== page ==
For the past few weeks I have been able to re-center myself in my practice. For many of us yoga itself is an act of surrender, for those of us that teach, it becomes an even greater struggle at times to let go of the reigns and allow someone else to steer the car. To be a great teacher you also have to be a great student, we never truly stop learning. I’ve had the joy to be able to workout with some amazing yogis through my life journey, and as of recent I have found some great teachers at my local gym. Many here in the city feel the only way to get a great yoga workout is to join a high price studio, to purchase the fanciest equipment, and to have the coolest pair of yoga pants in class, or to do a hybrid of yoga and power movements. Stepping into unfamiliar territory is the what I love most about yoga. Hearing the powerful Sanskrit names, moving into pretzel like postures, holding each one until if feels like the world itself is going to end, then relaxing deeper into the internal space of our mind. Many of us view the world only through the external. Yoga (whether you want it or not) is designed to also connect you into that internal part of being. Each asana is an action of meditation, and when we connect this way we are surrendering to yoga itself.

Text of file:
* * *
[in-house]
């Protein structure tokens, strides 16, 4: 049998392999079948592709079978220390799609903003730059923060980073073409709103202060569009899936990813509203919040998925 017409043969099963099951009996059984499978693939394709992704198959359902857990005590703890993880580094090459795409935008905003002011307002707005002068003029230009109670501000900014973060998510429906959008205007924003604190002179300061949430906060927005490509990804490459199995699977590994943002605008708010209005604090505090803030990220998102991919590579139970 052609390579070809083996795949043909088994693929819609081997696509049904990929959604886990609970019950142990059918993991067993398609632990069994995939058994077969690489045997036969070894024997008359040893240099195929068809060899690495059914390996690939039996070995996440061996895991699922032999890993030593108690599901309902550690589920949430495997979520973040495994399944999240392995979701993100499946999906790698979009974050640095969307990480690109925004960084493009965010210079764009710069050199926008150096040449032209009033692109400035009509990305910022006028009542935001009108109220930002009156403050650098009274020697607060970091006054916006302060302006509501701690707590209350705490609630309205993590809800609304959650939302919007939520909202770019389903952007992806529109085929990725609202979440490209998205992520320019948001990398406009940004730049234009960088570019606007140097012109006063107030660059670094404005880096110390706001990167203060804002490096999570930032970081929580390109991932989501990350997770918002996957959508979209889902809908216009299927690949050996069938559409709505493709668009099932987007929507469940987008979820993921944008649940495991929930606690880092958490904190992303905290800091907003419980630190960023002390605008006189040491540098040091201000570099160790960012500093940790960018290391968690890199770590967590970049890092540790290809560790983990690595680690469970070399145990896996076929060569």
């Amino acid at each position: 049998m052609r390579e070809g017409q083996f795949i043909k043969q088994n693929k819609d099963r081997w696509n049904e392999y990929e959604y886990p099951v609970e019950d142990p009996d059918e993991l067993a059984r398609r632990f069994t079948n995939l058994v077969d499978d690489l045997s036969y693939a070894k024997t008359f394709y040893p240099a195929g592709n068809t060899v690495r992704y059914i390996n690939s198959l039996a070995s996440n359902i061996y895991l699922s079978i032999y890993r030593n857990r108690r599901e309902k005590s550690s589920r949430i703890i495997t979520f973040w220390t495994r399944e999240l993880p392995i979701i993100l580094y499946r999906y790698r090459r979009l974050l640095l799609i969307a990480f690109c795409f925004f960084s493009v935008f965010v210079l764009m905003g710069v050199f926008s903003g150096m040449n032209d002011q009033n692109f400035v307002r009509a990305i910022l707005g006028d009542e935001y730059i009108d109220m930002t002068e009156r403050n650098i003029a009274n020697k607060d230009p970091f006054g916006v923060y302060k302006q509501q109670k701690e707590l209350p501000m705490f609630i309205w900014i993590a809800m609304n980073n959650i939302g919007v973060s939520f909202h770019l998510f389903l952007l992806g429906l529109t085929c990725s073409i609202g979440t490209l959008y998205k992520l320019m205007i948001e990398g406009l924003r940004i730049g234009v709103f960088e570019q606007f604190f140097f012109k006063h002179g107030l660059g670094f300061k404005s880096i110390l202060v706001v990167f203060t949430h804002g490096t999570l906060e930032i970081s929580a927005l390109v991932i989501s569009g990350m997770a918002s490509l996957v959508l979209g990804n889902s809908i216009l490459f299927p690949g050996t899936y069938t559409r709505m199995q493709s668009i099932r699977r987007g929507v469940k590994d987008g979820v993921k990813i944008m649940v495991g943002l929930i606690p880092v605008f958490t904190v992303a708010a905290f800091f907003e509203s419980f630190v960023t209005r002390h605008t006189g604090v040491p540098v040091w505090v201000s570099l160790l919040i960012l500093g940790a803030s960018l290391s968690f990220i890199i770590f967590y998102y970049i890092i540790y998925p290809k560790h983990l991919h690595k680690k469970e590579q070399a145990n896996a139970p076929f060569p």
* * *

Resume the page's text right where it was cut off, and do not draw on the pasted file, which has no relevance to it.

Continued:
One of the worst things we can do as instructors and practitioners is to become complacent in our practice. I am guilty of this from time to time. We can sometimes feel like we are just going through the motions, or we skip out on our practice all together. This was part of the drive that got me back into the gym, and back into class as a student. It has been amazing surrendering to someone else. To let them guide me deeper into my own practice. If you ar finding that you are growing tired of your practice to not be afraid to step out of the bounds of comfort. Try something new! Take a hot yoga class, try acro- yoga, if you are a fast flow yogi–try slower restorative classes, try power yoga, the idea is to dip your toes in new waters. Each time we attempt something new the ripples echo out into ever aspect of our being, our practice and our connection to our paths. Yoga is an action of surrender. Surrender can be a foreign word for many of us, let yoga be your guide. If by chance yoga is not your thing, the same rules apply. Shake up your life a bit, get up, get out, and move–find your flow, and breath in all this life has to offer. Each moment a is a gift, don’t waste it.
Mahayogi Das CFT CSN MAT PAT
One thought on “Finding Your Flow: Finding Your Yoga Through Surrender”
So true, thanks for sharing! I’m really into my fast flowing practice, well – almost attached to it – and recently went to try out a Iyengar class for beginners, even though I’ve been practising yoga for ages. Very insightful change of perspective! As you say, it’s highly recommended to try a style that’s not normally “yours”. 🙂